I discuss recent work in ergodic theory and statistical mechanics, regarding the compatibility and origin of random and chaotic behavior in deterministic dynamical systems. A detailed critique of some quite radical proposals of the Prigogine school is given. I argue that their conclusion regarding the conceptual bankruptcy of the classical conceptions of an exact microstate and unique phase space trajectory is not completely justified. The analogy they want to draw with quantum mechanics is not sufficiently close to support their most (...)
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  17.  58
    Explanatory Instability.Robert W. Batterman - 1992 - Noûs 26 (3):325-348.
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  18.  85
    A ‘Modern’ Attitude Towards Scientific Understanding.Robert W. Batterman - 2000 - The Monist 83 (2):228-257.
    In a recent book on applied mathematics A. C. Fowler offers the following description of what is involved in mathematical modeling.
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  19.  5
    Steel and bone: mesoscale modeling and middle-out strategies in physics and biology.Robert W. Batterman & Sara Green - forthcoming - Synthese:1-26.
    Mesoscale modeling is often considered merely as a practical strategy used when information on lower-scale details is lacking, or when there is a need to make models cognitively or computationally tractable. Without dismissing the importance of practical constraints for modeling choices, we argue that mesoscale models should not just be considered as abbreviations or placeholders for more “complete” models. Because many systems exhibit different behaviors at various spatial and temporal scales, bottom-up approaches are almost always doomed to fail. Mesoscale models (...)
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  20. Chaos, Quantization, and the Correspondence Principle.Robert W. Batterman - 1991 - Synthese 89 (2):189 - 227.
  21.  24
    Chaos and Algorithmic Complexity.Robert W. Batterman & Homer White - 1996 - Foundations of Physics 26 (3):307-336.
    Our aim is to discover whether the notion of algorithmic orbit-complexity can serve to define “chaos” in a dynamical system. We begin with a mostly expository discussion of algorithmic complexity and certain results of Brudno, Pesin, and Ruelle (BRP theorems) which relate the degree of exponential instability of a dynamical system to the average algorithmic complexity of its orbits. When one speaks of predicting the behavior of a dynamical system, one usually has in mind one or more variables in the (...)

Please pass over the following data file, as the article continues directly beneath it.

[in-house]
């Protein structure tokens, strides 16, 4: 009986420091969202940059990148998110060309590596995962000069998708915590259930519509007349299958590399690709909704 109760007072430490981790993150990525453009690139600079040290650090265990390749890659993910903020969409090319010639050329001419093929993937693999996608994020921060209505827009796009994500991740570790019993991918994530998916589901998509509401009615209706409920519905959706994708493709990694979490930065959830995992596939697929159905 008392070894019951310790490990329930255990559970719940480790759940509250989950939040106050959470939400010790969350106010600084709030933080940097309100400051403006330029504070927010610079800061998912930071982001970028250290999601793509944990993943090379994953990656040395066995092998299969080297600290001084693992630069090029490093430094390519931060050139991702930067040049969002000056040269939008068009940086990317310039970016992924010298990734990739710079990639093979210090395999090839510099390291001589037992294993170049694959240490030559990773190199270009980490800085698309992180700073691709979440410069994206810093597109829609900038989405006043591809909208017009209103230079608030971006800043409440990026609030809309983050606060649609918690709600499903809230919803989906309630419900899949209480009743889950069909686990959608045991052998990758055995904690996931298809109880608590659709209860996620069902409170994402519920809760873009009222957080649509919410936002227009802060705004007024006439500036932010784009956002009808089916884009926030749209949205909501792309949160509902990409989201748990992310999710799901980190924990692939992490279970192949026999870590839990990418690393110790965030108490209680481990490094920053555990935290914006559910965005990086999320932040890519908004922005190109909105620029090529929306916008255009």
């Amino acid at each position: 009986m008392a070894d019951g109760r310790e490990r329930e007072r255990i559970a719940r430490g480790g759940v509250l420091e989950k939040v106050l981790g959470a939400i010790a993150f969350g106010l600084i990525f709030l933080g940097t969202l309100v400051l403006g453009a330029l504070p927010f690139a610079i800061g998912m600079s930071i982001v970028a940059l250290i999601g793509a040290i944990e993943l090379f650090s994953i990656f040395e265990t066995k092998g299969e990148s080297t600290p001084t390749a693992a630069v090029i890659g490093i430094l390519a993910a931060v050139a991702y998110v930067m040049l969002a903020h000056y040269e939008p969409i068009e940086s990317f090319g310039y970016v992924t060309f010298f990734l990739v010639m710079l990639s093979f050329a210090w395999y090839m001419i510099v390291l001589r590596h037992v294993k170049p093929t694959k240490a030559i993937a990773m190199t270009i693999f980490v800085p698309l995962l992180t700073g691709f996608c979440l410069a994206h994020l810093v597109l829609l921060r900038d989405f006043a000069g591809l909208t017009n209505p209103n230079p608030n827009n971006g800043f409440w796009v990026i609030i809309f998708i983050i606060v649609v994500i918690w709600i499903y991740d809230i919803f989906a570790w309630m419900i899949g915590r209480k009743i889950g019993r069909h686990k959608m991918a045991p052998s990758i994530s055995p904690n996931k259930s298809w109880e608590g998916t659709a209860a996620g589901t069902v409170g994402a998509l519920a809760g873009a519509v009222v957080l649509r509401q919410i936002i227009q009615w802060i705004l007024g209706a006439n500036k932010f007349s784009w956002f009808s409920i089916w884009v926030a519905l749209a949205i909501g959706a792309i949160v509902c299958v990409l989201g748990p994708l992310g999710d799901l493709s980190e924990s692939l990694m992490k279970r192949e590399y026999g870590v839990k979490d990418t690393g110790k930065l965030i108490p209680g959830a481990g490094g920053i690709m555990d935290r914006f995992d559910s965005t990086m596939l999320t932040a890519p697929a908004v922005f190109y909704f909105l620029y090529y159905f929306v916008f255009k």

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  22.  24
    ‘Into a Mist’: Asymptotic Theories on a Caustic.Robert W. Batterman - 1997 - Studies in History and Philosophy of Science Part B: Studies in History and Philosophy of Modern Physics 28 (3):395-413.
  23.  75
    Irreversibility and Statistical Mechanics: A New Approach?Robert W. Batterman - 1990 - Philosophy of Science 57 (3):395-419.
    I discuss a broad critique of the classical approach to the foundations of statistical mechanics (SM) offered by N. S. Krylov. He claims that the classical approach is in principle incapable of providing the foundations for interpreting the "laws" of statistical physics. Most intriguing are his arguments against adopting a de facto attitude towards the problem of irreversibility. I argue that the best way to understand his critique is as setting the stage for a positive theory which treats SM as (...)
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    ‘Into a Mist’: Asymptotic Theories on a Caustic.Robert W. Batterman - 1997 - Studies in History and Philosophy of Science Part B: Studies in History and Philosophy of Modern Physics 28 (3):395-413.
  25.  60
    The Inconsistency of Physics.Robert W. Batterman - 2014 - Synthese 191 (13):2973-2992.
    This paper discusses a conception of physics as a collection of theories that, from a logical point of view, is inconsistent. It is argued that this logical conception of the relations between physical theories is too crude. Mathematical subtleties allow for a much more nuanced and sophisticated understanding of the relations between different physical theories.
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  26. Irreversibility, Statistical Mechanics and the Nature of Physical States.Robert W. Batterman - 1987 - Dissertation, University of Michigan
    I. Prigogine has proposed, and the writings of N. S. Krylov to some extent suggest, a novel and unorthodox solution to foundational problems in statistical mechanics. In particular, the view claims to offer new insight into two interconnected problems: understanding the role of probability in physics, and that of reconciling the irreversibility of physical processes with the temporal symmetry of dynamical theories. The approach in question advocates a conception of the state of a system which incorporates features of the quantum (...)
     
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  27.  36
    Lawrence Sklar Philosophy and the Foundations of Dynamics.Robert W. Batterman - 2015 - British Journal for the Philosophy of Science 66 (3):701-705.